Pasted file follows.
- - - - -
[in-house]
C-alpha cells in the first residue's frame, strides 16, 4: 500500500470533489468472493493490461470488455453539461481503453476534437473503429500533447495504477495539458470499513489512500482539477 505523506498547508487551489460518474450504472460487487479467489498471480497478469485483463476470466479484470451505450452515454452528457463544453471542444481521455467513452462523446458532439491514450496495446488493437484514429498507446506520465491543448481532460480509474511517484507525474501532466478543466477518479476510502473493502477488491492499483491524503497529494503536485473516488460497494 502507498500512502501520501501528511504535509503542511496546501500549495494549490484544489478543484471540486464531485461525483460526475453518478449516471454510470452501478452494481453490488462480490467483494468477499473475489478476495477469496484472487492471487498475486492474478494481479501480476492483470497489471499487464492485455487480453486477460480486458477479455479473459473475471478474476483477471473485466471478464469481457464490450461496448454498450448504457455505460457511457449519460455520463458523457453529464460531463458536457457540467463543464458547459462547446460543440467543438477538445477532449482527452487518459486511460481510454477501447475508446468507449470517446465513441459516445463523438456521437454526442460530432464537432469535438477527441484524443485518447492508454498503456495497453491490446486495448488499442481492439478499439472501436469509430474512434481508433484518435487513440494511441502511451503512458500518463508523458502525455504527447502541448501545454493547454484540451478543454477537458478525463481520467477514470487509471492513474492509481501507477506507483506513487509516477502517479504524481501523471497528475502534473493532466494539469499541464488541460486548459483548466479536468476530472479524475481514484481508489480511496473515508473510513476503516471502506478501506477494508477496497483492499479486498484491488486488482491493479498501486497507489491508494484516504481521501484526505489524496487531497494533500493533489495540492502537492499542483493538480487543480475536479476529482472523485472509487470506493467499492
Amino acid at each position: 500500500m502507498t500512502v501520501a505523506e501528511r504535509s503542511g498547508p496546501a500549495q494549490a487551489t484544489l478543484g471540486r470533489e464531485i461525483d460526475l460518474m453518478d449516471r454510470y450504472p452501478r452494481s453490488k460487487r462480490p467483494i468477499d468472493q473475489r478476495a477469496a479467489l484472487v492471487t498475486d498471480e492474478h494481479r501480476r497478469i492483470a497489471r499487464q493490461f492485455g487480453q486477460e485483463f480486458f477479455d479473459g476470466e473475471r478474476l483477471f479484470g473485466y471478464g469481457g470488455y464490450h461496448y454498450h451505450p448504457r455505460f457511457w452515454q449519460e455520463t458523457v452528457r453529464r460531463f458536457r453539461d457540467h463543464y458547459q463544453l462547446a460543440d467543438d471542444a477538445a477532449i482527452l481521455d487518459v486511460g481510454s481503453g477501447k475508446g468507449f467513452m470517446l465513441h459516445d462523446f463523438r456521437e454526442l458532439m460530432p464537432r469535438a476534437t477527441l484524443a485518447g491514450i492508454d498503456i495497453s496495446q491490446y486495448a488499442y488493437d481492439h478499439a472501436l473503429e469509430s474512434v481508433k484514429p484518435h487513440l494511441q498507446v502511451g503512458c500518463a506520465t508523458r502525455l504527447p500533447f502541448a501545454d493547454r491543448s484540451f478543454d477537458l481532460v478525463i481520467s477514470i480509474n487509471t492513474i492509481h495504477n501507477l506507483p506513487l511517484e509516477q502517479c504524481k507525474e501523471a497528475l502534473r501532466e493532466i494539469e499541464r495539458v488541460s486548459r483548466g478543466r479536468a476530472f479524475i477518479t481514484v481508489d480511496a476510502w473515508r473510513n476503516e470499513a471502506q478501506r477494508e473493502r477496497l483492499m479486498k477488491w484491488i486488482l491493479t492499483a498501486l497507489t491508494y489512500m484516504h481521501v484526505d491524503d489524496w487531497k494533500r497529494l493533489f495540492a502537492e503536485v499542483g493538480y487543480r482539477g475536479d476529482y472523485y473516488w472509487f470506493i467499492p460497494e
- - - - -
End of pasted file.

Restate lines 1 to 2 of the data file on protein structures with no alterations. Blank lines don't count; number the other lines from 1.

[in-house]
C-alpha cells in the first residue's frame, strides 16, 4: 500500500470533489468472493493490461470488455453539461481503453476534437473503429500533447495504477495539458470499513489512500482539477 505523506498547508487551489460518474450504472460487487479467489498471480497478469485483463476470466479484470451505450452515454452528457463544453471542444481521455467513452462523446458532439491514450496495446488493437484514429498507446506520465491543448481532460480509474511517484507525474501532466478543466477518479476510502473493502477488491492499483491524503497529494503536485473516488460497494 502507498500512502501520501501528511504535509503542511496546501500549495494549490484544489478543484471540486464531485461525483460526475453518478449516471454510470452501478452494481453490488462480490467483494468477499473475489478476495477469496484472487492471487498475486492474478494481479501480476492483470497489471499487464492485455487480453486477460480486458477479455479473459473475471478474476483477471473485466471478464469481457464490450461496448454498450448504457455505460457511457449519460455520463458523457453529464460531463458536457457540467463543464458547459462547446460543440467543438477538445477532449482527452487518459486511460481510454477501447475508446468507449470517446465513441459516445463523438456521437454526442460530432464537432469535438477527441484524443485518447492508454498503456495497453491490446486495448488499442481492439478499439472501436469509430474512434481508433484518435487513440494511441502511451503512458500518463508523458502525455504527447502541448501545454493547454484540451478543454477537458478525463481520467477514470487509471492513474492509481501507477506507483506513487509516477502517479504524481501523471497528475502534473493532466494539469499541464488541460486548459483548466479536468476530472479524475481514484481508489480511496473515508473510513476503516471502506478501506477494508477496497483492499479486498484491488486488482491493479498501486497507489491508494484516504481521501484526505489524496487531497494533500493533489495540492502537492499542483493538480487543480475536479476529482472523485472509487470506493467499492